FTC Staff Urges Washington State Lawmakers to Weigh Impact of Proposed Eyecare Bill on Consumers


WASHINGTON, D.C.—Federal Trade Commission staff has raised concerns about potentially negative effects that a telehealth bill now before the Washington State legislature could have on consumers. The FTC staff voiced its views concerning likely impact of Substitute Senate Bill 5411/H.B. 1473 in a comment submitted on February 9 to Washington State lawmakers. The comment, which had been requested by Washington State Representative Paul Graves, noted that the proposed measure, among other things, would restrict the use of telehealth eyecare in which a practitioner distant from a patient uses data received by telecommunications as the basis for a prescription for corrective lenses.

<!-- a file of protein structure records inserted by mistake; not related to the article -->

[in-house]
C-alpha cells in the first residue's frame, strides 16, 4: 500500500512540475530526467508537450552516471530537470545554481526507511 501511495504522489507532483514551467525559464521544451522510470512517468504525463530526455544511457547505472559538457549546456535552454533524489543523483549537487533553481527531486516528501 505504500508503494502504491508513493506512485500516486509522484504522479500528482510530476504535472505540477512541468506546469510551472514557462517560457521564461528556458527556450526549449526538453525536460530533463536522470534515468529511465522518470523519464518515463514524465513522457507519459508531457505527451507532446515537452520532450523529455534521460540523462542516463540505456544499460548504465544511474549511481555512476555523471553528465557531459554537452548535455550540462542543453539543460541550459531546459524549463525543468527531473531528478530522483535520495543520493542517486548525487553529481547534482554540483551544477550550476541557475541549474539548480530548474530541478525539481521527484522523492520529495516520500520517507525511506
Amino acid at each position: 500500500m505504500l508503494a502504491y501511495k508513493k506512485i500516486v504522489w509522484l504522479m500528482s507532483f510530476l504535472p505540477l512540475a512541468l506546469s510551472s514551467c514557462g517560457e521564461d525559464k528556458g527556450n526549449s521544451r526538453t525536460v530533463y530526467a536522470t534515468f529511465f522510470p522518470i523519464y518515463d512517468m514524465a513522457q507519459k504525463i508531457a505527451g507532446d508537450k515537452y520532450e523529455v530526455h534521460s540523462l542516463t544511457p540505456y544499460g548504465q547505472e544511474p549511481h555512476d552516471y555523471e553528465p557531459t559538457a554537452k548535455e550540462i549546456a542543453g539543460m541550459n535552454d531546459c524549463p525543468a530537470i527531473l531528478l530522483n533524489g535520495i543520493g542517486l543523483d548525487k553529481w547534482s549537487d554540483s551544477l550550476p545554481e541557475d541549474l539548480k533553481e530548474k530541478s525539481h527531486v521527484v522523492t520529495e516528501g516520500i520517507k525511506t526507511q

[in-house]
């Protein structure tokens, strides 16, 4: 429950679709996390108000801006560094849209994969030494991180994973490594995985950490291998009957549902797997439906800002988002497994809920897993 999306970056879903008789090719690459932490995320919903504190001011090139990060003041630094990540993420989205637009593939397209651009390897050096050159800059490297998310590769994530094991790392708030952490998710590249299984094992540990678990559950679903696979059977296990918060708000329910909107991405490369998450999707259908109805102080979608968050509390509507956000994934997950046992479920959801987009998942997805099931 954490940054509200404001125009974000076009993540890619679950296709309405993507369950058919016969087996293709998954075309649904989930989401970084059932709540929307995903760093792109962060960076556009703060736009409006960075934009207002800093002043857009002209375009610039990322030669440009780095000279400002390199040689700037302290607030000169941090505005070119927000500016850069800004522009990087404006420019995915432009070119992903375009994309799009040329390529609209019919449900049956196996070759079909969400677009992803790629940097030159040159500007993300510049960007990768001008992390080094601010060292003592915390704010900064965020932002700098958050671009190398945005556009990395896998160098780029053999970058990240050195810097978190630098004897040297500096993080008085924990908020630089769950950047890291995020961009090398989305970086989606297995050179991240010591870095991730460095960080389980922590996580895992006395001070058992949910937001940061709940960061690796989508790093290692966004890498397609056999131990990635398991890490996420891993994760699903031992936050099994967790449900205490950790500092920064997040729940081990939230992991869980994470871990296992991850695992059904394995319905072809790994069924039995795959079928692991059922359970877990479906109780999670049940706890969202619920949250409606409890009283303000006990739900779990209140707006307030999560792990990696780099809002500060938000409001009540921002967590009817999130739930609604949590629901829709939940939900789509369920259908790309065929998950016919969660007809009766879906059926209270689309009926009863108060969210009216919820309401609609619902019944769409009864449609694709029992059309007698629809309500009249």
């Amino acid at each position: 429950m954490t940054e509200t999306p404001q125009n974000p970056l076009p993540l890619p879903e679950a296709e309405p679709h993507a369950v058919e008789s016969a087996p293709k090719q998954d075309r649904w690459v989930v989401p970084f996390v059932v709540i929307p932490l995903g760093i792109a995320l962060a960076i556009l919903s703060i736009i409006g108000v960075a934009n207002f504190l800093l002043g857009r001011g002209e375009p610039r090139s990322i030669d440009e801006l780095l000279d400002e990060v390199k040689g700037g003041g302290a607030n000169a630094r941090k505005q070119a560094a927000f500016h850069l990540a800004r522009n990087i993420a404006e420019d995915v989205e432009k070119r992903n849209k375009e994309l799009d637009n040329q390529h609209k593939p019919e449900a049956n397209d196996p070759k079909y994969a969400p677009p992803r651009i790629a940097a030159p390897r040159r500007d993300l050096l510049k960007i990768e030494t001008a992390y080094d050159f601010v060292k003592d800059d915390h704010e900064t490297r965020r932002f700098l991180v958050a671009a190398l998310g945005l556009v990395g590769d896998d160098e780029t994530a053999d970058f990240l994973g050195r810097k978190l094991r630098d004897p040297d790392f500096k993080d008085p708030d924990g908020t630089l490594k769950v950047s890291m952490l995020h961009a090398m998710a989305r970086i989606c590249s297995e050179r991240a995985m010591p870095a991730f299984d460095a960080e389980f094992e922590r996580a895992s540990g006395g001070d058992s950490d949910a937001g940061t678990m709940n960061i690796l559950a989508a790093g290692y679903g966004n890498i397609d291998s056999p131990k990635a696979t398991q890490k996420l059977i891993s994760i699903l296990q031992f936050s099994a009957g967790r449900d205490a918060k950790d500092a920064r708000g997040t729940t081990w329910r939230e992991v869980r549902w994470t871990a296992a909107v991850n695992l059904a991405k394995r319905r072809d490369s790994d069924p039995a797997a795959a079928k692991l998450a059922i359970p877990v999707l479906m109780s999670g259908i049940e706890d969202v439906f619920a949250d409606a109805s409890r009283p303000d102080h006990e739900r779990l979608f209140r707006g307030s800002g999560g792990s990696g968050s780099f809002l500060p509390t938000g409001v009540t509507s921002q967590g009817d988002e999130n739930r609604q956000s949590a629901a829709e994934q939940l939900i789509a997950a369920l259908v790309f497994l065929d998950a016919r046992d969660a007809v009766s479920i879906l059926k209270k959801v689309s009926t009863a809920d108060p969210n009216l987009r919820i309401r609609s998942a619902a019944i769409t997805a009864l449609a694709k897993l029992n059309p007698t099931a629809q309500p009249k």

The proposed legislation would require ophthalmologists and optometrists to conduct complete, comprehensive in-person eye exams before providing corrective vision prescriptions.

The staff of the FTC’s Office of Policy Planning and its Bureaus of Economics and Competition stated that the bill, if adopted, may reduce competition, access, and consumer choice in eyecare services, and might also raise costs for consumers. The comment explained that the proposed measure “would restrict the use of telehealth eyecare by qualified vision care providers, which would deny consumers the benefits of innovative eyecare telehealth technologies.” Also, the bill “might require unnecessary services by mandating a comprehensive examination before prescribing corrective lenses, regardless of the patient’s visual health status, examination history, or other circumstances.”

The comment encourages the legislature to “consider the potential effects of the Bill on competition in the provision of eyecare, and to avoid restrictions that override the judgment of practitioners and are not narrowly tailored to address well-founded patient safety concerns.”

The Commission vote to issue the staff comment was 2-0.